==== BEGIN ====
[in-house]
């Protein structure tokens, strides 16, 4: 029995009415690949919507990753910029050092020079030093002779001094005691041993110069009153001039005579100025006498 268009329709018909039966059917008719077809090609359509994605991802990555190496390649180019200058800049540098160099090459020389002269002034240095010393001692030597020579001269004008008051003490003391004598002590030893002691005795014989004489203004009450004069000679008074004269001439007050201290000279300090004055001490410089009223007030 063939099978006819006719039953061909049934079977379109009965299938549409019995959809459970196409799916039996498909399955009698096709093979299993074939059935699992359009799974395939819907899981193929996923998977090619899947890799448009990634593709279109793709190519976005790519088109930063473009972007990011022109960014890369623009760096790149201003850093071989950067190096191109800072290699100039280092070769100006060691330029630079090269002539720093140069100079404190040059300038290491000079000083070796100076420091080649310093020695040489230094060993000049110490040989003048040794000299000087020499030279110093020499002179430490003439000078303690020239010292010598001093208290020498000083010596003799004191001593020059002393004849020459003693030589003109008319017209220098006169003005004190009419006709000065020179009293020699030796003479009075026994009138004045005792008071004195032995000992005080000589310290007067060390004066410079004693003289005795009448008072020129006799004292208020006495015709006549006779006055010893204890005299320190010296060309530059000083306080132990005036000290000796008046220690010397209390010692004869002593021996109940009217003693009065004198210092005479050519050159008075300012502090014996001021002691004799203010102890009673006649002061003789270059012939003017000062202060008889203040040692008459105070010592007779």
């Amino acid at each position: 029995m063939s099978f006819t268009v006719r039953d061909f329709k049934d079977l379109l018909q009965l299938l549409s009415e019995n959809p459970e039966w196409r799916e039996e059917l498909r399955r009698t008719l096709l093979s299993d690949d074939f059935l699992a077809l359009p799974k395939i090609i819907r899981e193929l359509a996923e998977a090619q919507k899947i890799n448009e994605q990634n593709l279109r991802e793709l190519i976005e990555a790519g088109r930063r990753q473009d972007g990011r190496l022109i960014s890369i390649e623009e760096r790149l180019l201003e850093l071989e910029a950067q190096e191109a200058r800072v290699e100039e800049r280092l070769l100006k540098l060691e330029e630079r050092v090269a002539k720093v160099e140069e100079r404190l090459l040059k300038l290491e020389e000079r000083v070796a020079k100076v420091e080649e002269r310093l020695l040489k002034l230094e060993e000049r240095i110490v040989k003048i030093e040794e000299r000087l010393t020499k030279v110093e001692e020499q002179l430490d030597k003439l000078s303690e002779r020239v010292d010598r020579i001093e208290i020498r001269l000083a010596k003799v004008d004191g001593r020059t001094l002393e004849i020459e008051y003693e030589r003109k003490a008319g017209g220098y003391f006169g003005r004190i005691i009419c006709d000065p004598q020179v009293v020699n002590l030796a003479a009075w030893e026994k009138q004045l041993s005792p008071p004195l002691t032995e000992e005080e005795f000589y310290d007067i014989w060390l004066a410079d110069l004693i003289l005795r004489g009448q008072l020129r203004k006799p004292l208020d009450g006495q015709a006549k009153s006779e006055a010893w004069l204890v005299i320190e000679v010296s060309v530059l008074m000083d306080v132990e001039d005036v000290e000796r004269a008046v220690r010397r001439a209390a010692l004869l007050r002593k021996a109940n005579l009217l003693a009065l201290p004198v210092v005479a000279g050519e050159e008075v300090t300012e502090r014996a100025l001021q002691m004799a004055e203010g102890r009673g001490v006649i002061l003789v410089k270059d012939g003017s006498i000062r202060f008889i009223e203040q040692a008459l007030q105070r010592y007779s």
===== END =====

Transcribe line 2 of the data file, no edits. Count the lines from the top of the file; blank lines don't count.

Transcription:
């Protein structure tokens, strides 16, 4: 029995009415690949919507990753910029050092020079030093002779001094005691041993110069009153001039005579100025006498 268009329709018909039966059917008719077809090609359509994605991802990555190496390649180019200058800049540098160099090459020389002269002034240095010393001692030597020579001269004008008051003490003391004598002590030893002691005795014989004489203004009450004069000679008074004269001439007050201290000279300090004055001490410089009223007030 063939099978006819006719039953061909049934079977379109009965299938549409019995959809459970196409799916039996498909399955009698096709093979299993074939059935699992359009799974395939819907899981193929996923998977090619899947890799448009990634593709279109793709190519976005790519088109930063473009972007990011022109960014890369623009760096790149201003850093071989950067190096191109800072290699100039280092070769100006060691330029630079090269002539720093140069100079404190040059300038290491000079000083070796100076420091080649310093020695040489230094060993000049110490040989003048040794000299000087020499030279110093020499002179430490003439000078303690020239010292010598001093208290020498000083010596003799004191001593020059002393004849020459003693030589003109008319017209220098006169003005004190009419006709000065020179009293020699030796003479009075026994009138004045005792008071004195032995000992005080000589310290007067060390004066410079004693003289005795009448008072020129006799004292208020006495015709006549006779006055010893204890005299320190010296060309530059000083306080132990005036000290000796008046220690010397209390010692004869002593021996109940009217003693009065004198210092005479050519050159008075300012502090014996001021002691004799203010102890009673006649002061003789270059012939003017000062202060008889203040040692008459105070010592007779």